Our reason for writing is that we believe that we parents are as much of a community as our kids are, hopefully even more so. The African saying "It takes a village to raise a child" is very appropriate here. We hope that we are teaching our children the meaning of community by our example, and that as a community of parents we want to send the loud and clear message that this type of behavior is absolutely unacceptable, no matter whose home it is. We're sending this email to any LHS parents who's email we happen to have. We would also like help in finding the black Specialized mountain bike and the Bose radio/CD player.

Please pass this along to other LHS parents who you think may want to know.

Thanks & Blessings,


Thursday, November 13, 2008

With a Little Help from my Friends!

Here is a blog on a little positive community activism. In Acton, MA, where I live and work, two of the Mobil stations were selling an energy drink called "Cocaine". Besides 3 1/2 times the caffeine of Red Bull (=3 shots of espresso), its name bothers some of us. In particular, Chris Tejeda, a father of 4 in Acton did not like it. It is available in 2 Mobil stations near his home. So he started a small movement, simply by standing up to be counted, that resulted, in less than one week's time, in Mobil corporate pulling the products from stores nationwide!

Below is his original email, and my follow up to the owner of one of the stores, who replied immediately, and removed the product.
Well done, Chris!

(Email from Chris Tejeda Subject: "A little help from my friends")

Hello everyone; You will, no doubt, be surprised to find that this Email does not come from my wife. I am writing this email to ask for your support with a minor issue that I have not been able to solve by "nicely asking".Here is the problem: Both the West Acton Mobil and the RT 2A Mobil sell an energy drink called "Cocaine". Many of you might have seen it because they are prominently displayed on the fridge doors. I have asked both locations twice to remove that product. The last time I advised them that they had lost me as a customer. As of this weekend, the product was still being sold at both Mobil stores. The states of Connecticut and Texas have banned the product, 7/11 stores have banned the drink and the company that manufactures the product promised to rename it last year, but never did.
Because of their convenience these Mobil stores are a place that many of our children go often, either with their parents or in a group. Do I think that if they buy this drink they will go out and do cocaine next? No.Do I think that Mobil has every right to sell whatever it wants? Yes. But I will not be a customer.

In any case, if you agree, walk into these stores and complain.
Thank you.
(Email from Frank Paolino to Mobil station owner)
Edward,This email below was sent to about 100 people in Acton, MA. We respect your decision to sell whatever you like, but we also have the option of buying gas and sundries wherever we like.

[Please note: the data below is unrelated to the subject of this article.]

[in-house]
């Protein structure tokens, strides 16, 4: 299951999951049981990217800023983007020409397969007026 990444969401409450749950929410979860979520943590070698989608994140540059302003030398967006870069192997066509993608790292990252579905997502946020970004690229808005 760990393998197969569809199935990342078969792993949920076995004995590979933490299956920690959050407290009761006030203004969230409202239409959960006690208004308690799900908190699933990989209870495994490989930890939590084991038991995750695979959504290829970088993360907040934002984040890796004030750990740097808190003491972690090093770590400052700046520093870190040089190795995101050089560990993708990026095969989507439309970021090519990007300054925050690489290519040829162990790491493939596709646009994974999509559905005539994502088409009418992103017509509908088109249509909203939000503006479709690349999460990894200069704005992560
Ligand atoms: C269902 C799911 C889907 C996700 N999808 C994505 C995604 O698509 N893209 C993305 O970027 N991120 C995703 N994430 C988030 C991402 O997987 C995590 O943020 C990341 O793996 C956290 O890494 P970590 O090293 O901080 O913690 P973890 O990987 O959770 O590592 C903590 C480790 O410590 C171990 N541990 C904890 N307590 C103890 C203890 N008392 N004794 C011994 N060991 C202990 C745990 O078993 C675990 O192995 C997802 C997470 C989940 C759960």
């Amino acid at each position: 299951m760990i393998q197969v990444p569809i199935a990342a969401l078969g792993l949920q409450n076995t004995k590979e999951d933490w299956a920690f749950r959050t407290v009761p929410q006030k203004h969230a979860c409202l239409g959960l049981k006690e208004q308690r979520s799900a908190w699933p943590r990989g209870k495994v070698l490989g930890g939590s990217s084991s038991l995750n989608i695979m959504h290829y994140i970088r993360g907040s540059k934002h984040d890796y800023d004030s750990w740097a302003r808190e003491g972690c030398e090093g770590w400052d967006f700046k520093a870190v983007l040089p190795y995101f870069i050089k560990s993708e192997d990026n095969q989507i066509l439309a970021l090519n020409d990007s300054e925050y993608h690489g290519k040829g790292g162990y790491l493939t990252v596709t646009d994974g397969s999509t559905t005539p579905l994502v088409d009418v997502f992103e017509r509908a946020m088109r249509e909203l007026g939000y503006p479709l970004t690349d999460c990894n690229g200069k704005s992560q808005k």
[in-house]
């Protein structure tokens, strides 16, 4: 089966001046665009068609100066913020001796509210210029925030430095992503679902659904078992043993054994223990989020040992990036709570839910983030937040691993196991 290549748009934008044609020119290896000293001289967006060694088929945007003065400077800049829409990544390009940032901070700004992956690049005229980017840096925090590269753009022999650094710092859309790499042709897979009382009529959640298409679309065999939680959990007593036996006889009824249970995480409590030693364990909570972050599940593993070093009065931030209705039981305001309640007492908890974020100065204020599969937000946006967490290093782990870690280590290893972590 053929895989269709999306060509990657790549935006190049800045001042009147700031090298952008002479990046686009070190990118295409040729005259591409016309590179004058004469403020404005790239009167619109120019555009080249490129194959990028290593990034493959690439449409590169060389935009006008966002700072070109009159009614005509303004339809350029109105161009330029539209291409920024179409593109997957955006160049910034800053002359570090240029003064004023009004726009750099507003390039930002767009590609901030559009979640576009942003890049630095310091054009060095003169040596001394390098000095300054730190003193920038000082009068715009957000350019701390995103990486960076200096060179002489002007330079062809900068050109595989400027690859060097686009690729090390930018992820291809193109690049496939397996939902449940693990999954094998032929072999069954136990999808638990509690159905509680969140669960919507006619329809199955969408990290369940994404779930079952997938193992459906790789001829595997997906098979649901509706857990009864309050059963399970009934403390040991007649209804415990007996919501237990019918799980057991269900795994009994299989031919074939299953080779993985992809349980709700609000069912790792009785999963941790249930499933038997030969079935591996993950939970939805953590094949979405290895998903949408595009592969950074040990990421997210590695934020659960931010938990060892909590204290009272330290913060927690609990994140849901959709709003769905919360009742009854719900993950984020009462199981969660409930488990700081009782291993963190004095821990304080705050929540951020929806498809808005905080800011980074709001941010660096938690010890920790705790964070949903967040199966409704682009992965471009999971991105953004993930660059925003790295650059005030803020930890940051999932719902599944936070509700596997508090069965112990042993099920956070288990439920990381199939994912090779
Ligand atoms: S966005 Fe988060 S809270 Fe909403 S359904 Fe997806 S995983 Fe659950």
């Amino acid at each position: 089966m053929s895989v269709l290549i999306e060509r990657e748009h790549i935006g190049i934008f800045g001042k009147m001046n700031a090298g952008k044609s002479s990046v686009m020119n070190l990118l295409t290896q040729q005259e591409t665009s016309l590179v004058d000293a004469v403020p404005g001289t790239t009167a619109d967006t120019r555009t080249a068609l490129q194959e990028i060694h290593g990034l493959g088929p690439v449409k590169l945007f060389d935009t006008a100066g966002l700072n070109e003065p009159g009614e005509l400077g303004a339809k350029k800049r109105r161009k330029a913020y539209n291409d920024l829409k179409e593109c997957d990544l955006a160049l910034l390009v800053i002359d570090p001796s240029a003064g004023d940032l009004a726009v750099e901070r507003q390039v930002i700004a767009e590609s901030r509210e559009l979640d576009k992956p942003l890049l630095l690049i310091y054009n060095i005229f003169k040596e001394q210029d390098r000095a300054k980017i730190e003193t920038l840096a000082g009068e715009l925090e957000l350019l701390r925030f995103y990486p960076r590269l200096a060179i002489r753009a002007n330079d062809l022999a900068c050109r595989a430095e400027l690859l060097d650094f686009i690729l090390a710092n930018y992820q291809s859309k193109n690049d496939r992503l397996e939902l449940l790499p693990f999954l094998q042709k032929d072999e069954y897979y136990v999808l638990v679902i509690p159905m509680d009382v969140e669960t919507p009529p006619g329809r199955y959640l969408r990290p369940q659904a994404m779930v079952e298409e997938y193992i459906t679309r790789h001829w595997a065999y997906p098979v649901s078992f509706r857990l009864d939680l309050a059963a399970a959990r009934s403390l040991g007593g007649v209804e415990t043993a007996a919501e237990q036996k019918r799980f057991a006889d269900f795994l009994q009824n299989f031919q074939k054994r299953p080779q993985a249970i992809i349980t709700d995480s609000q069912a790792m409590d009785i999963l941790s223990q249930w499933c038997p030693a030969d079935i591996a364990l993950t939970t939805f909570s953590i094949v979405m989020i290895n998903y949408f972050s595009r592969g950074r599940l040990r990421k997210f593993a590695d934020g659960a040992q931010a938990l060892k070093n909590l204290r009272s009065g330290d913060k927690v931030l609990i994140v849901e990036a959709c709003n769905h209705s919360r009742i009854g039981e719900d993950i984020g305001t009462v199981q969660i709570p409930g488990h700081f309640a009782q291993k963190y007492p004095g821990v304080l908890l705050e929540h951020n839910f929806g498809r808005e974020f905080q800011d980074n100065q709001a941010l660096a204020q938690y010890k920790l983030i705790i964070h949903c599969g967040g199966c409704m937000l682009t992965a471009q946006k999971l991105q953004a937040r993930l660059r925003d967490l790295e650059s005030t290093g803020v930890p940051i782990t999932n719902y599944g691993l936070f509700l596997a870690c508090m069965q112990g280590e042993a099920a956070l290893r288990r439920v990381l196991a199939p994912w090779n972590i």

As a good community member. I respectfully request you to remove these products.
Frank Paolino
(Immediate Reply from Mobil station owner)
Thank you for bringing this to my attention. I was not approached by anyone about the product. I am not in the business of offending customers. I will gladly remove this product from my store. I was informed by the vendor that whatever the original problem was that caused the product to be banned was corrected. Would you please let Chris know that I will be removing it from my store and to please feel free to give me a call anytime. I am curious who he spoke to and why they didn’t bring it to my attention. My cell phone number is 978-265-xxxx.
Thank you again.
Ed Booth

(Email from Frank Paolino to 100 concerned citizens)
Ed Booth from East Acton Mobil gave a very good reply, and I think it was the correct and responsible one. He is removing the product from his store.
Thanks to Chris Tejeda for standing up on this issue.
Frank Paolino

(Email from Acton Mobil station owner)
Hi Frank,
Just wanted to drop you one more note. I spoke with Paul over at West Acton Mobil. He is removing the product from his store as well. As I mentioned before, we did not intend to offend anyone. We both attended a trade show together and were informed by the vendor that it was ok to sell the product now. Thanks one more time for your feedback.
Ed Booth

(Email from Chris Tejeda with incredible news... note the understatement)
Thank you very much, Frank. I also received a phone call from Exxon/Mobil Corporate that they will be removing this product from all stores nationwide. Chris Tejeda

Parties - How to Monitor that they will be safe?

Do you call parents before allowing kids to go to parties? List other ways you know you they are safe - and how you have been fooled.

How do you get your kid to do homework?

Post replies here to discuss techniques (any techniques) that work to get your kids to do homework.

Suggest a Topic

Put any topics that you want as a separate blog here.

- Focus on Real Techniques that Work
- There is a "New Topics" blog to start new threads
- Post any of your kid's techniques to "teach" other parents